Here's how I've fared over the past week sans plastic:
Today I challenged myself to get the rest of my ingredients from the supermarket. Coles has a self serve bulk food section, but supplies it with plastic zip lock bags (why?), so I just filled up my reusable onya bags instead. Truth be told they weren’t as delicious as the produce from Eumurrah but given my busy week, it saved me so much time and effort to get the rest of the groceries on foot on my walk home rather than driving in to the city during business hours. Below is a picture of my weekly haul, minus the Farmer's market veggies I'd already cooked with.
Other things I’ve managed to get from the supermarket sans plastic include canned goods, pasta, bi carb, pickles, vinegars, condiments, oils, flour, fruit and vegetables.
I broke the rules today. I bought a rain jacket from Recycle Boutique, which (you guessed it) is made from plastic. I justified this purchase to myself because I need one and I’ve been looking for a raincoat for months. From the dorky peaked cap to it's impressive pack-down size, it's exactly what I’ve been looking for and being second hand, no new plastic is coming into the world. I know it’s a bit naughty but at the moment I can’t find a plastic free alternative that fits all of my requirements.
I resisted the 1/2 price dark chocolate tim tams (such a guilty pleasure) and bought a block of chocolate wrapped in al foil and paper instead. It was delicious and by the time I got home I'd forgotten all about the tim tams, it was only when I was prompted to blog about it that I remembered again. Is this the start of a change of habit?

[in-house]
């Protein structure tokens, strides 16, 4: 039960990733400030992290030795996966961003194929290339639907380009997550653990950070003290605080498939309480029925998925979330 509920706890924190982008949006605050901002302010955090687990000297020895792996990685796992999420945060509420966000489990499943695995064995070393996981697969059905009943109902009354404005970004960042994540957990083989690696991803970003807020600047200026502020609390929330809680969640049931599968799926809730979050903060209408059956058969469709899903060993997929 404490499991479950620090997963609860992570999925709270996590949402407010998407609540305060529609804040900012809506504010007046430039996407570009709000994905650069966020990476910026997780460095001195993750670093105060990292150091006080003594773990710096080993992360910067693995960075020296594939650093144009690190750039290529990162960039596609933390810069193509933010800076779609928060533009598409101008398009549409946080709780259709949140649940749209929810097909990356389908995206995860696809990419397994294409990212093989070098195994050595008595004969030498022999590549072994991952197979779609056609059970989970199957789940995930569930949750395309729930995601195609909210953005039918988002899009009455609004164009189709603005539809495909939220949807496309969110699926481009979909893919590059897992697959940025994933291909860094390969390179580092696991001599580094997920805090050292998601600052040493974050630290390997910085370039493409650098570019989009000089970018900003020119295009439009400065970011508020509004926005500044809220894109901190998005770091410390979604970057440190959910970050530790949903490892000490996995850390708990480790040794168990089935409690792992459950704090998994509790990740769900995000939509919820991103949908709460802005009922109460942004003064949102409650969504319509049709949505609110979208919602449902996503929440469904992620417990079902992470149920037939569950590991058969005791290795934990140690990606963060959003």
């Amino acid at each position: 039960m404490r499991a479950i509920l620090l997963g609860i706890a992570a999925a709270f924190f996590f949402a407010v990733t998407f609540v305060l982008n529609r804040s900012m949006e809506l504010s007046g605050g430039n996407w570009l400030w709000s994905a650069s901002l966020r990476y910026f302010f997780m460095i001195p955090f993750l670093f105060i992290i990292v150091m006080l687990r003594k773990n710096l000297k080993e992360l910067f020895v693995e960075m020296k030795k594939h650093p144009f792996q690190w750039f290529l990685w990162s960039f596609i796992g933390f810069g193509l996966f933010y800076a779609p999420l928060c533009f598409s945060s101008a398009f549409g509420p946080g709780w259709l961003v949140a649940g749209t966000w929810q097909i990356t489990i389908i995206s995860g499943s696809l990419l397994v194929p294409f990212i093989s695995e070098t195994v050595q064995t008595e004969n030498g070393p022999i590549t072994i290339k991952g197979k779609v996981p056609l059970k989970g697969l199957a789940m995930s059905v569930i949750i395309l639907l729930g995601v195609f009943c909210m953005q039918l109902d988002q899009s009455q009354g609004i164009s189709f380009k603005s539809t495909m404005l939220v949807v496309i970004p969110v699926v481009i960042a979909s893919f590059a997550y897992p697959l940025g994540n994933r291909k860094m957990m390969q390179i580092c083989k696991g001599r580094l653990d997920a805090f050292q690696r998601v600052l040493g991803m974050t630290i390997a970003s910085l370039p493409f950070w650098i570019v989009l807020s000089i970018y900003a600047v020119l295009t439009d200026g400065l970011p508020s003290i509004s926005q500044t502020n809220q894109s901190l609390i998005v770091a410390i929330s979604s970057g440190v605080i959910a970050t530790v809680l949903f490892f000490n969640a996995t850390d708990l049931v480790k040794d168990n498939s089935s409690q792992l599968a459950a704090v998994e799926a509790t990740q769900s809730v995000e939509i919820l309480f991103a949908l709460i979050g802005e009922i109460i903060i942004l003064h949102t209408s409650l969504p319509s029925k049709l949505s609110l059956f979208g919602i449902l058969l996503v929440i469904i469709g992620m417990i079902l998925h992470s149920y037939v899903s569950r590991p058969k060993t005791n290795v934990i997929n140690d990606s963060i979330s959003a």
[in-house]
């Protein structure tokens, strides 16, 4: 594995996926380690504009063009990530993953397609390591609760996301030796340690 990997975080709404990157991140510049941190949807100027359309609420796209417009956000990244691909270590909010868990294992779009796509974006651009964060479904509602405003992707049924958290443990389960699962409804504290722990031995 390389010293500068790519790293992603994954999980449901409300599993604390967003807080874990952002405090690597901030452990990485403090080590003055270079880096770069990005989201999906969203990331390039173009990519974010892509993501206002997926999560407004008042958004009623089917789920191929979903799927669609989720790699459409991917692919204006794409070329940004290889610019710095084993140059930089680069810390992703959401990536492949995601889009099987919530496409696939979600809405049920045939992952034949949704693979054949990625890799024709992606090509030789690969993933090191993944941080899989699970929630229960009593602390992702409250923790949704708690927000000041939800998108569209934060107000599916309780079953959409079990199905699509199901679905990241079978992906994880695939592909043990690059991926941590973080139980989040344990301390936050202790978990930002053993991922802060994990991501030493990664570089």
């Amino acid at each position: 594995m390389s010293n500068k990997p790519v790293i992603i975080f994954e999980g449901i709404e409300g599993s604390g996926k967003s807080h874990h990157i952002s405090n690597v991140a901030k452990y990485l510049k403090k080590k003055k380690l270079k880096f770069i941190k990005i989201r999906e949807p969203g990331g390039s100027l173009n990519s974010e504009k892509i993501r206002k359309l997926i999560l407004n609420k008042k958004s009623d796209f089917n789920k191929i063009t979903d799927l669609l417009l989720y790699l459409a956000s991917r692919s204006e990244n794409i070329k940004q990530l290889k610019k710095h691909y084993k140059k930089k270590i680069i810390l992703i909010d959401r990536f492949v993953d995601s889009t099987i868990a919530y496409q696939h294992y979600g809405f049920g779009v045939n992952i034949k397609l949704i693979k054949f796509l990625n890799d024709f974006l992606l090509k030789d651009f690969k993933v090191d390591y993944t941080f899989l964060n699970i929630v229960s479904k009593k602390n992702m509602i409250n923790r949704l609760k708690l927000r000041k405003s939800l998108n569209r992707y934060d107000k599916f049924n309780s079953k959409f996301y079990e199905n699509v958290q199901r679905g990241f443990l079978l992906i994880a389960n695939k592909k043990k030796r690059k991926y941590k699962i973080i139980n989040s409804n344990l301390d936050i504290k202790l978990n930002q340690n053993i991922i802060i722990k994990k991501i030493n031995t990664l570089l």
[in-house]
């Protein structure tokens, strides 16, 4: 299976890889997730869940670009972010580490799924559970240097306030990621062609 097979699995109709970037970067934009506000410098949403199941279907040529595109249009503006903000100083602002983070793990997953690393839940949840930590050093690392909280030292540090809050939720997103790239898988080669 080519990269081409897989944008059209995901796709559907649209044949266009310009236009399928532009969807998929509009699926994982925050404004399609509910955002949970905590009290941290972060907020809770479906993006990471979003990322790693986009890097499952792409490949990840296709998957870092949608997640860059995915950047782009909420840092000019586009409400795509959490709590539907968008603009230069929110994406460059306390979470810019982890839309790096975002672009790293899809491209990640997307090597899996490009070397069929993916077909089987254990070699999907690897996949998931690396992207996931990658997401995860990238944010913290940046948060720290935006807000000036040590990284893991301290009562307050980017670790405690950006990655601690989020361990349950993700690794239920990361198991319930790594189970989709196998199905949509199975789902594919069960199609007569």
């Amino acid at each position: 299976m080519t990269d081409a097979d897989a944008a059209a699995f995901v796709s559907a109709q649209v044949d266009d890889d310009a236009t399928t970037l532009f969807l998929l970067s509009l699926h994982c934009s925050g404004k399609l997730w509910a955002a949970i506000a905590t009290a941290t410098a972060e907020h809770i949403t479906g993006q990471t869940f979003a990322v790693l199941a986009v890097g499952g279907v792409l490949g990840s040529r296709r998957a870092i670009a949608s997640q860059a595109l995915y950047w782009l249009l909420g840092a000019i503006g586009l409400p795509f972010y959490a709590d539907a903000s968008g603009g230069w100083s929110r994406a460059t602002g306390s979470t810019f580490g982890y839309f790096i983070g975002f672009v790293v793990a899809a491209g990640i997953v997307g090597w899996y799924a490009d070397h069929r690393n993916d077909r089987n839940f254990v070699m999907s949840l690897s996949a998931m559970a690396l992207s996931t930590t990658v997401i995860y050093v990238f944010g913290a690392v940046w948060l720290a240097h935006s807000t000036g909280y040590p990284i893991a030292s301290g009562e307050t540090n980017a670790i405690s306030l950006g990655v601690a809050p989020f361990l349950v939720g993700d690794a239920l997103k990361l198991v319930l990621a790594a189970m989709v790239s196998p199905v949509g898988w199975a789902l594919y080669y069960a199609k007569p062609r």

Day 19, 20 and 21
No new purchases and no new plastic in my life. Fingers crossed I can keep this up for the rest of the month.
Week 3 highlights and musings
I’ve been very anti plastic in these posts, but there are many benefits that have come from the creation of plastic. Plastics have helped advance medical sciences and play an important role in our modern health care system. Not that I think there isn’t room for hospitals and medical specialists to move towards reducing plastic usage and waste, but from specialised medical equipment to keeping a sterile environment, plastic plays a part. Plastic has become a very handy material for the construction of camping (hello perfect rain coat!) and safety gear, aeroplanes and cars. Plastic has also made the tech revolution possible, for which I am very grateful.
Maybe one day humanity will develop a plastic free alternative that is kinder to the environment but for now, I don’t think we’ll be able to completely eliminate plastic usage in the near future. The problem is that the majority of plastics made today are for packaging (Geyer, Jambeck and Lavender Law, 2017), which doesn't seem right to me. Don't you think plastic packaging (for the most part) could be avoided with some simple swaps and a bit of a mindset change? What do you think?
Geyer, R., Jambeck J. R., Lavender Law, K. (2017). Production, use, and fate of all plastics ever made. Science Advances, [online] Volume 3(7), e 1700782. Available at: http://advances.sciencemag.org/content/3/7/e1700782.full